Challenges faced in protecting biodiversity and realizing development opportunities
Given that the biodiversity of Southern Africa is remarkably intact, the most immediate challenge is to avoid degradation of habitat in the extensive areas that are used for activities such as livestock ranching, while simultaneously maintaining viable livelihoods for the people who live in these areas.
The invasion of ecosystems by alien species has caused significant economic losses. Such species have been deliberately or accidentally introduced by humans. Only a fraction of such introductions become problem species, but when they do the consequences can be severe for local biodiversity, ecosystem services and human well-being. For instance, it has been calculated that the additional water use by alien trees in South Africa (excluding those in plantations and orchards) is between 1,400 and 3,300 million m3/year. The article Invasive alien species in Africa looks at these issues more closely.
Climate change is also emerging as a major threat to biodiversity in Southern Africa, with some symptoms already manifest. While extreme climate variation is not new, the magnitude and rapidity of climate change likely to occur in the 21st century is greater than the capacity of many organisms to respond by adaptation or migration. Migration to areas with a suitable climate is severely hampered by barriers such as roads, fences, urban areas and cultivated fields. The highly diverse and unique succulent flora of the winter-rainfall regions in the southwest of Africa is projected to be particularly threatened, and emerging evidence suggests the effects of climate change are already apparent.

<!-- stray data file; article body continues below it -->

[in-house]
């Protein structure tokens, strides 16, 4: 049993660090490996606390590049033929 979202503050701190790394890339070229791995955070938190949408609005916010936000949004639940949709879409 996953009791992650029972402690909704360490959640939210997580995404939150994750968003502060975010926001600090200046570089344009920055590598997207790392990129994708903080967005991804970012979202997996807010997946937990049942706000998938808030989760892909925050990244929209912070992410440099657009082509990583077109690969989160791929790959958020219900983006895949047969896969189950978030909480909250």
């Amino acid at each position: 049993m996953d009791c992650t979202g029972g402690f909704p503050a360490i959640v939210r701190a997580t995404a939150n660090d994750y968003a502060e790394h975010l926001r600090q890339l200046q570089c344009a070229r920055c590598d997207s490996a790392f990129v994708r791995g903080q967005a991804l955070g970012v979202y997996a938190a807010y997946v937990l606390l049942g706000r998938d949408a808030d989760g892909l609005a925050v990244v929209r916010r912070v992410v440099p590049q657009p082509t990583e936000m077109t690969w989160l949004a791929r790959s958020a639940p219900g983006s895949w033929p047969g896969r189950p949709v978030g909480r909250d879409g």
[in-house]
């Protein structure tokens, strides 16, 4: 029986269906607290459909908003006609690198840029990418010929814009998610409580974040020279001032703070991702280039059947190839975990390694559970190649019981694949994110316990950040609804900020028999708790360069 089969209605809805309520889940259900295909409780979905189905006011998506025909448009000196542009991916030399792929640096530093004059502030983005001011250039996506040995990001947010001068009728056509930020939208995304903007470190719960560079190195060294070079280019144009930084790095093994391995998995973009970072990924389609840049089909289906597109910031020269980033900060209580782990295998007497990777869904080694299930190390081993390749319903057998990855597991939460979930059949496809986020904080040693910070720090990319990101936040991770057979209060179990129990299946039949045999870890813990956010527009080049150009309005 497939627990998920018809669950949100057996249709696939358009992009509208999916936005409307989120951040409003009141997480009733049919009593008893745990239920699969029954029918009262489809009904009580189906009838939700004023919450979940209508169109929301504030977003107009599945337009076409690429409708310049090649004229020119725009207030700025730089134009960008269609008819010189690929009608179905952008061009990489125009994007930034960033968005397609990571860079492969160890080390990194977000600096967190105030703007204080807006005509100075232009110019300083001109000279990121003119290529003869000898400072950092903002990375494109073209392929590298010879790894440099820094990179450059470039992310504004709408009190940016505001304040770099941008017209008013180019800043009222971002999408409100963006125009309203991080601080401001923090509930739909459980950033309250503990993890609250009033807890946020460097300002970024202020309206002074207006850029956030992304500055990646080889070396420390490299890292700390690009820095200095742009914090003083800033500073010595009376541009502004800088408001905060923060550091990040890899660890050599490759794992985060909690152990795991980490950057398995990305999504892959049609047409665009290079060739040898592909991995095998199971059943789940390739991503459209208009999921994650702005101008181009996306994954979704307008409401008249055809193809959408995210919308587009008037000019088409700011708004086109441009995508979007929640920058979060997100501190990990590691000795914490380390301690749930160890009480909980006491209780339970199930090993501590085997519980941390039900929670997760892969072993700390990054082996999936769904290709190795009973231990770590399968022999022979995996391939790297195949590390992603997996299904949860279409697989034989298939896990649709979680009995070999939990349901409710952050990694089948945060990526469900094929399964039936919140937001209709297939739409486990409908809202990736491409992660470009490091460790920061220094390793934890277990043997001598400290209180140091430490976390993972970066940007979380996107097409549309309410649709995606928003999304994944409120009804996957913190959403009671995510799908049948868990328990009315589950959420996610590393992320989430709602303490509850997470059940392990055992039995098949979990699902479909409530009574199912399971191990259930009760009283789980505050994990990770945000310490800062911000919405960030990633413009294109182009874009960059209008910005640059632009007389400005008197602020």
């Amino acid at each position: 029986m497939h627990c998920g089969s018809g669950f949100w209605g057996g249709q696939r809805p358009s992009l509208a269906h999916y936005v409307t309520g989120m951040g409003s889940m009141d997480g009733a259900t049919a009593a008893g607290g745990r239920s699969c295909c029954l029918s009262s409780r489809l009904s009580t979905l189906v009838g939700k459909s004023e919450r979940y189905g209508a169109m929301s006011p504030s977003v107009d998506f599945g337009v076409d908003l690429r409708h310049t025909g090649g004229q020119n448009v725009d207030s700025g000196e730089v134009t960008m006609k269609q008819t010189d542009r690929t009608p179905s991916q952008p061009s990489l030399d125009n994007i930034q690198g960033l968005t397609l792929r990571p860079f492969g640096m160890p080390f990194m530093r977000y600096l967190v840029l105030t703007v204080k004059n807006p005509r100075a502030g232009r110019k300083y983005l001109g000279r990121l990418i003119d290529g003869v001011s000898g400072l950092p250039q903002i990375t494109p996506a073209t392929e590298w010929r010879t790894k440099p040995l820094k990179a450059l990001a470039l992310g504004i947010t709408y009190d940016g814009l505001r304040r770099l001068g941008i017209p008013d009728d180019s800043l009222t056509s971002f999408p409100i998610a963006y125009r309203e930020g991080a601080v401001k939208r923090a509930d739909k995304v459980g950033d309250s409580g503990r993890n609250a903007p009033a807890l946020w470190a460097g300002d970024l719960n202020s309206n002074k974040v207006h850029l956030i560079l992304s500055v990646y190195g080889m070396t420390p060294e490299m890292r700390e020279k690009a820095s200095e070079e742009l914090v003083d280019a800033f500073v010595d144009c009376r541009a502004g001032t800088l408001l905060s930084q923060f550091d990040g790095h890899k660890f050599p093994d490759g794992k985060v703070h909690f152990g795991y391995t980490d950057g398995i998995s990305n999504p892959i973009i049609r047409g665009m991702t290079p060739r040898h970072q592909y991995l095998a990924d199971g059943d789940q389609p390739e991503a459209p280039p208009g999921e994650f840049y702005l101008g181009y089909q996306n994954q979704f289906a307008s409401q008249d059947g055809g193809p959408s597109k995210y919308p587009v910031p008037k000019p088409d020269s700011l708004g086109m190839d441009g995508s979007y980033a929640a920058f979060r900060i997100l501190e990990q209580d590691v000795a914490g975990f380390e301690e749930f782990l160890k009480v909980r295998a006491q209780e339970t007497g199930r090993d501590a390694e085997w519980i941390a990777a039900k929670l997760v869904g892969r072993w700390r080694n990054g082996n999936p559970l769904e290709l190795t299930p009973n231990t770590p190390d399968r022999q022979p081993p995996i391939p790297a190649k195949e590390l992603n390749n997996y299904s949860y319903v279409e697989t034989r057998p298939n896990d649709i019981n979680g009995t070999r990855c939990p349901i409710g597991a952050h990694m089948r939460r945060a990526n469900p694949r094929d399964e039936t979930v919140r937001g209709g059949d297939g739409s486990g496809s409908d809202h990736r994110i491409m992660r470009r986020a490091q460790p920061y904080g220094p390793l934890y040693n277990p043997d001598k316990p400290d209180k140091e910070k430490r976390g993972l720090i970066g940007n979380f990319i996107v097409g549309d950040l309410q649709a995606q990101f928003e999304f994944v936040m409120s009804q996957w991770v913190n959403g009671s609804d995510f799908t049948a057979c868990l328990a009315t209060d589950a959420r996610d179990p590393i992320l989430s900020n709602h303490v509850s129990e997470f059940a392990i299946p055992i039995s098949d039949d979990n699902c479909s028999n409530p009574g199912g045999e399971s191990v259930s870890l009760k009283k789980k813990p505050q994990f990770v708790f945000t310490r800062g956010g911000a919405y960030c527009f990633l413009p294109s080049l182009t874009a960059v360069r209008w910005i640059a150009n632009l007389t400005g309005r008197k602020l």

- Biggs, R., et al., 2004. Nature supporting people: The Southern African Millennium Ecosystem Assessment. CSIR, Pretoria, South Africa.
- Burgess, N., D’Amico Hales, J., Underwood, E., and Dinerstein, E., 2004. Terrestrial Ecoregions of Africa and Madagascar: A Conservation Assessment. Island Press, Washington.
- Foden, W., Midgley, G.F., Bond, W.J. and Bishop, J., 2003. Population declines of Aloe dichotoma (Kokerboom) – revealing early impacts of climate change. Proceedings of the National Symposium on Global Change and Regional Sustainability in South Africa, Kistenbosch, Cape Town, 27-29 October.
- Görgens, A.H.M. and van Wilgen, B.W., 2004. Invasive alien plants and water resources in South Africa: current understanding, predictive ability and research challenges. South African Journal of Science. 100, 27-33.
- Krug, W., Suich, H., and Haimbodi, N., 2002. Park pricing and economic efficiency in Namibia. DEA Research Discussion Paper, No. 45. Directorate of Environmental Affairs / Ministry of Environment and Tourism, Windhoek.
- Mohamed-Katerere, J.C., 2001. Review of the Legal and Policy Framework for Transboundary Natural Resource Management in Southern Africa. Paper No 3, IUCN-ROSA Series on Transboundary Natural Resource Management. IUCN – The World Conservation Union, Harare.
- Rutherford, M.C., et al., 1999. Plant Biodiversity. In Climate Change Impacts in Southern Africa (ed. Kiker, G.). Department of Environment Affairs and Tourism, Pretoria.
- SADC, IUCN and SARDC, 2005. Southern African Environment Outlook 2005. Southern African Development Community, IUCN – the World Conservation Union and Southern African Research and Documentation Centre, Gaborone/Harare.
- Scholes, R.J. and Biggs, R., eds. 2004. Ecosystem Services in Southern Africa: a regional assessment. Council for Scientific and Industrial Research, Pretoria.
- Scholes, R.J. and Biggs, R., 2005. A biodiversity intactness index. Nature. 434, 45-9. Available for download.
- UNEP, 2006. Africa Environment Outlook 2.
This is a chapter from Africa Environment Outlook 2: Our Environment, Our Wealth (e-book).